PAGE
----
I welcome articles like this raise public awareness of the employment environment-not great-for older workers. The threshold question to be answered is how can these competent, skilled members (or former members) of the workforce remain (or become) employed so that the focus can address managing this cohort. As one of those former members of the workforce, I’d much rather be in the workforce bringing value to an employer, and believe me, compensation really is not an issue…pay me a reasonable wage of the performance criteria established and I’d be thrilled…as I’m sure many other similarly situated unemployed workers would be.

  2. Mahdie says:

    ?????? I see you have no grasp of what employment is all about. You see, soemnoe is hired to WORK, for which they are PAID so that they have money to LIVE on. People aren’t going to work for no compensation, and just starve to death in the streets in return for their work. One necessity of life is access to medical treatment as needed, and preventive care on a regular basis. Thus, if people can’t get this from the compensation they get from their work, uh, well, there is no other way for them to get the money to pay for health care. Insurers offer discounted rates to groups. That’s why most people have gotten their health care through their employers it’s cheaper. If an employer won’t buy the cheaper insurance, they’d have to pay a vastly higher salary, so their employees can afford the more expensive rates. I really don’t get what wing-nuts don’t understand about all this. Do wing-nuts really think the reason people take jobs is for fun? Where do wing-nuts expect people to get the means to survive, if not from their employers? Uh, whoever told you the purpose of making sure people who have jobs can get access to health care was job creation is either a liar or deeply brain-damaged. The purpose of affordable health care is to prevent needless suffering and death, NOT to create jobs. Yes, it seems right to all SANE people that employees are compensated for their labor sufficiently to maintain their lives. Why doesn’t that seem right to YOU? Why do YOU think people work? If people aren’t supposed to be compensated for their labor, how do YOU expect them to live?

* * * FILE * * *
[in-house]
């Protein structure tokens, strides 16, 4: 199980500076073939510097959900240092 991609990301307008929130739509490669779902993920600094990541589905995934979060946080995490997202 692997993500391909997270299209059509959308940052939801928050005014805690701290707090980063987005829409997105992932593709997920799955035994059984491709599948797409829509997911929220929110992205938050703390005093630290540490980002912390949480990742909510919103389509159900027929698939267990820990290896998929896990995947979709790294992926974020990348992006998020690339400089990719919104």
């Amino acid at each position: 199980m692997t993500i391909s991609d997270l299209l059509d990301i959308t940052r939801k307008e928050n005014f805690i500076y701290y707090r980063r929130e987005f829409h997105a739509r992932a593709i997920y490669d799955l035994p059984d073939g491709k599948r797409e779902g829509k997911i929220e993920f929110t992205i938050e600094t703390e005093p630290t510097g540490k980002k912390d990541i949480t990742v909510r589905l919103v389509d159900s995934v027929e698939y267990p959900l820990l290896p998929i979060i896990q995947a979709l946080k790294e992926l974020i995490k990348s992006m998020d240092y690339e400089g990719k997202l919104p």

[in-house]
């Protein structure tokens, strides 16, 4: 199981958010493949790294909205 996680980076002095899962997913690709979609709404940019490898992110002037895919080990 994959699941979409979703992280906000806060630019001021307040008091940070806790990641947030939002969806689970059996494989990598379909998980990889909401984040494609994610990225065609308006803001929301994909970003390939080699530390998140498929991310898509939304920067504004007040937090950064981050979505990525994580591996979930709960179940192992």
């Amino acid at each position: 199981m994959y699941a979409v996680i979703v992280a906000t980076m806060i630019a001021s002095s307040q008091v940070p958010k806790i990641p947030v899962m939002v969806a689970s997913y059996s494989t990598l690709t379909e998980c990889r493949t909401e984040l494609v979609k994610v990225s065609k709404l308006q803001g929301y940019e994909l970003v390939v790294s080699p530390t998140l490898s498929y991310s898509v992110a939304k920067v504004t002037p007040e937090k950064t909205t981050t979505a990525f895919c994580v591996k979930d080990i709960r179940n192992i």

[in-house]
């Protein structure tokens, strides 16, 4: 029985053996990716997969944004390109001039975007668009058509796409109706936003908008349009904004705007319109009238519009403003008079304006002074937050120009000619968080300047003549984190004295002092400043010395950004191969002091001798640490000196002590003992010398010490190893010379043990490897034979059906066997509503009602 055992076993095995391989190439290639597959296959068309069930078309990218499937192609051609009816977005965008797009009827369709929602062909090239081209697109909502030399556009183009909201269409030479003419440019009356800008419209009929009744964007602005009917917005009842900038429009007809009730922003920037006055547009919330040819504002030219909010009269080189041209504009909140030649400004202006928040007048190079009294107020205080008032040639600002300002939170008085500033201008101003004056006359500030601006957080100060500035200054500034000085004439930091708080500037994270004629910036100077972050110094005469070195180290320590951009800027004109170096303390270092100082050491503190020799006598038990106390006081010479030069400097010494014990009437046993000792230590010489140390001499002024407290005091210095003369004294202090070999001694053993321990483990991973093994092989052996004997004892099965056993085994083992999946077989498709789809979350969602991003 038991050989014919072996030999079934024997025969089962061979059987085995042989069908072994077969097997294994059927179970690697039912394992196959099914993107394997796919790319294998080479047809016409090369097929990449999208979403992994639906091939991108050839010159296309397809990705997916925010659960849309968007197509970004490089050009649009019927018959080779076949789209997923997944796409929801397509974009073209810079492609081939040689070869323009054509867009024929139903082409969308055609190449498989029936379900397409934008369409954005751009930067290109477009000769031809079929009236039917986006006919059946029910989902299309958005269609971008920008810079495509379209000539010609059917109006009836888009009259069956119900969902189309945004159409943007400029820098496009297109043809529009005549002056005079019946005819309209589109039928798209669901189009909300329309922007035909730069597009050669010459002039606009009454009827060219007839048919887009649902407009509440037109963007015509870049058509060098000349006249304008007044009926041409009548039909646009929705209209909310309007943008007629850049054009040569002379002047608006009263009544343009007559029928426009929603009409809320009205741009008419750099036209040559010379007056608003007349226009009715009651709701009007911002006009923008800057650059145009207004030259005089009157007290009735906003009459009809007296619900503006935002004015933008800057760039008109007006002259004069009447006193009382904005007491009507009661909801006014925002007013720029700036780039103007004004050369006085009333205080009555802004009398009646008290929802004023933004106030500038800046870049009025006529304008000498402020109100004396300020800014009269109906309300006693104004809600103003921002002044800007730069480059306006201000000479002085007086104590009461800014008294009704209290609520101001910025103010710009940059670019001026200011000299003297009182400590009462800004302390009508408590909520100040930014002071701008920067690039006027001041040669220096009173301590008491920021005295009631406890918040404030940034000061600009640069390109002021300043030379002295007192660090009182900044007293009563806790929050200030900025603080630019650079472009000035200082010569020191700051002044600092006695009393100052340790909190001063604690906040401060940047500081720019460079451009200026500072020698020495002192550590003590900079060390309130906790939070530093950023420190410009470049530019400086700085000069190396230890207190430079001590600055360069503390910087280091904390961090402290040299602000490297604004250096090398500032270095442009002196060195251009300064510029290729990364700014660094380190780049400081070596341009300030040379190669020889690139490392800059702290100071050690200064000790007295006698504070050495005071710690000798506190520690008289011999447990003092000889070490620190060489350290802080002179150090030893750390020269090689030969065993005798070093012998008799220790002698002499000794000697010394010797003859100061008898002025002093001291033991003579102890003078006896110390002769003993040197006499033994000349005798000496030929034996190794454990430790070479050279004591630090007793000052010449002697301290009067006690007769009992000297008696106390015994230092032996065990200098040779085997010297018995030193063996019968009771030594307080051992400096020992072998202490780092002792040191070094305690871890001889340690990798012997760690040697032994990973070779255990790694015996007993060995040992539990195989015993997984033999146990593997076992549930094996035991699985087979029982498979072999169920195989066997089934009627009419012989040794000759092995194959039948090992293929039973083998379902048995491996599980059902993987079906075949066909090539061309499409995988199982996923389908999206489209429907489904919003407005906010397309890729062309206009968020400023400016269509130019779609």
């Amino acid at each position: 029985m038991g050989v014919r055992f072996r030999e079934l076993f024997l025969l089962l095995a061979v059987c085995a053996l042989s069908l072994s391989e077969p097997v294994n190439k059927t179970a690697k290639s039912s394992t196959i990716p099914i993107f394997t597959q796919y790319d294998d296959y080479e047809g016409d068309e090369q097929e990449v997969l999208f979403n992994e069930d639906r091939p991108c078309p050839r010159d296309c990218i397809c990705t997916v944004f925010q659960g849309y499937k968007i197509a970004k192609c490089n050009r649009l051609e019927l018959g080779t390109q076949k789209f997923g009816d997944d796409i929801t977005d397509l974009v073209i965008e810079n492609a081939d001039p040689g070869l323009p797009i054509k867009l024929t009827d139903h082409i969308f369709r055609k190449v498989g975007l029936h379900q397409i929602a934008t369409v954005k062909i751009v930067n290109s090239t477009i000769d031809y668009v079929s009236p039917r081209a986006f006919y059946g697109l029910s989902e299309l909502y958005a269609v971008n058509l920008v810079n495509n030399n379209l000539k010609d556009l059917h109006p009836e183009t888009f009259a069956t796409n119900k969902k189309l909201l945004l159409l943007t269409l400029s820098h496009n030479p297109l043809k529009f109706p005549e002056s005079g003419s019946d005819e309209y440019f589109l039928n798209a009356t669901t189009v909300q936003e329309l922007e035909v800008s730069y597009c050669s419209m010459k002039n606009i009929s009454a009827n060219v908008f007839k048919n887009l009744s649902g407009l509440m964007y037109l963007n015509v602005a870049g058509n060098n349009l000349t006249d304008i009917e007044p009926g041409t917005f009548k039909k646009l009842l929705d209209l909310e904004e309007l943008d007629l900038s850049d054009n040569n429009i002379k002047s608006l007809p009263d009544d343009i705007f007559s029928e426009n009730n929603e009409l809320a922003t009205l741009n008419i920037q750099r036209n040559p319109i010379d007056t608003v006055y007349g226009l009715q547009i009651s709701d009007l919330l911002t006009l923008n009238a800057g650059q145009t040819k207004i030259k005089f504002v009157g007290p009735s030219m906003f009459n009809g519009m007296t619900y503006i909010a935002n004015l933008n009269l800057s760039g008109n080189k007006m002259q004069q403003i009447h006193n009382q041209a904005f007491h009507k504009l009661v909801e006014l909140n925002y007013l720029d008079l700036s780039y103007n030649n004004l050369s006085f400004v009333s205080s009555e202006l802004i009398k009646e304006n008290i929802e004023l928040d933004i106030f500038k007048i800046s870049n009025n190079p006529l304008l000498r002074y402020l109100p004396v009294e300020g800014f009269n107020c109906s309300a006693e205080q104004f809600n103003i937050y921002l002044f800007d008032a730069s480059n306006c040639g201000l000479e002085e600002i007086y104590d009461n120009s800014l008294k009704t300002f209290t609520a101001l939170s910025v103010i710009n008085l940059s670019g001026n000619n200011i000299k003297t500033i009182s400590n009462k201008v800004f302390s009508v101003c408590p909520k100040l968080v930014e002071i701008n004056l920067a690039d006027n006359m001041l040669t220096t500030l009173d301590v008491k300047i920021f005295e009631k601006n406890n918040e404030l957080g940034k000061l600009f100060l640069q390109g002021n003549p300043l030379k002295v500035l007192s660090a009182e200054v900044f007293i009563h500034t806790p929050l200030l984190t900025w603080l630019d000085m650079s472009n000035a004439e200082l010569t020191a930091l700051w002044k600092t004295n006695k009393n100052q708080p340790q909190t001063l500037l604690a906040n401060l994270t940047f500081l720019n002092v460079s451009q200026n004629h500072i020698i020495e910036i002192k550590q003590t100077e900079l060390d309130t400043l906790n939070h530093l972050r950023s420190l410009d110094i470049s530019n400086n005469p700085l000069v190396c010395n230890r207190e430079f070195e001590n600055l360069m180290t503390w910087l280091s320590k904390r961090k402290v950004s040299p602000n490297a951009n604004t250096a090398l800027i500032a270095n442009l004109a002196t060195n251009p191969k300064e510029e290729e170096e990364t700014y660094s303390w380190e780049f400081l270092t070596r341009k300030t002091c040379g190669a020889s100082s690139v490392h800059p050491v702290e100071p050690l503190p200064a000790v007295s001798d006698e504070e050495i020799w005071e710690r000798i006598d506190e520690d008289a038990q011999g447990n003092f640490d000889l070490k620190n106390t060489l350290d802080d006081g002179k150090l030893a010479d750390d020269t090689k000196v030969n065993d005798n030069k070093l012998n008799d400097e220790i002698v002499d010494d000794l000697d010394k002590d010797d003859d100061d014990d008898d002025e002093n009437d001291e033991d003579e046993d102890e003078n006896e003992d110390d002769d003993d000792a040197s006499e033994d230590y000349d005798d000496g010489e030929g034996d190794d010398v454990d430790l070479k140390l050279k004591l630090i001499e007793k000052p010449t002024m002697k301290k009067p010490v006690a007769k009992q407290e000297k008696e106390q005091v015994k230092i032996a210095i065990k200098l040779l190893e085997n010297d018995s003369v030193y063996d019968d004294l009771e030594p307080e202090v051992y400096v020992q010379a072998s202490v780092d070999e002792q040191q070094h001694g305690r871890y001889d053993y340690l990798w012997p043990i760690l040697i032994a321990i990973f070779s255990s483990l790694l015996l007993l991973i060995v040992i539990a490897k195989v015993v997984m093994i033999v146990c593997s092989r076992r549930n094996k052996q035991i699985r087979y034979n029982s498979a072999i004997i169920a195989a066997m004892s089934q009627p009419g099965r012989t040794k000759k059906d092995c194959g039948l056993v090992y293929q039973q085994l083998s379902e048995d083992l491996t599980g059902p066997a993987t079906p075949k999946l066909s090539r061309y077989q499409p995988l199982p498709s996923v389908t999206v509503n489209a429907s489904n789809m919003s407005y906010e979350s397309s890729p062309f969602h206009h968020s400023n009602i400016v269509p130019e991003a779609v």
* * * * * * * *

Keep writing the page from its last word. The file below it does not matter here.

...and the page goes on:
3. Aliasgar says:

    It is not an employer’s reolinsibipsty to provide health care. That is why my employer’s health insurance plan is called a benefit ; it is a benefit I receive for working there, but it is not a right. On January 1, 2011, my company can decide not to renew the plan if it chooses to do so. I’d like to look at the new bill, because not all companies can afford to provide health insurance. The company I work for can do it, but many companies have a hard time making ends meet already. In my industry, I have heard of companies that lay-off workers, not pay workers for months at a time, and even go out of business. I work in a healthy, money-making industry, by-the-way. Things need to be done intelligently. Unless there is some unrelated amendment in the health care bill that is not common knowledge, then the bill will not create jobs. Of course, I am sure there is something in there to make a particular US Rep or Senator want to vote for it.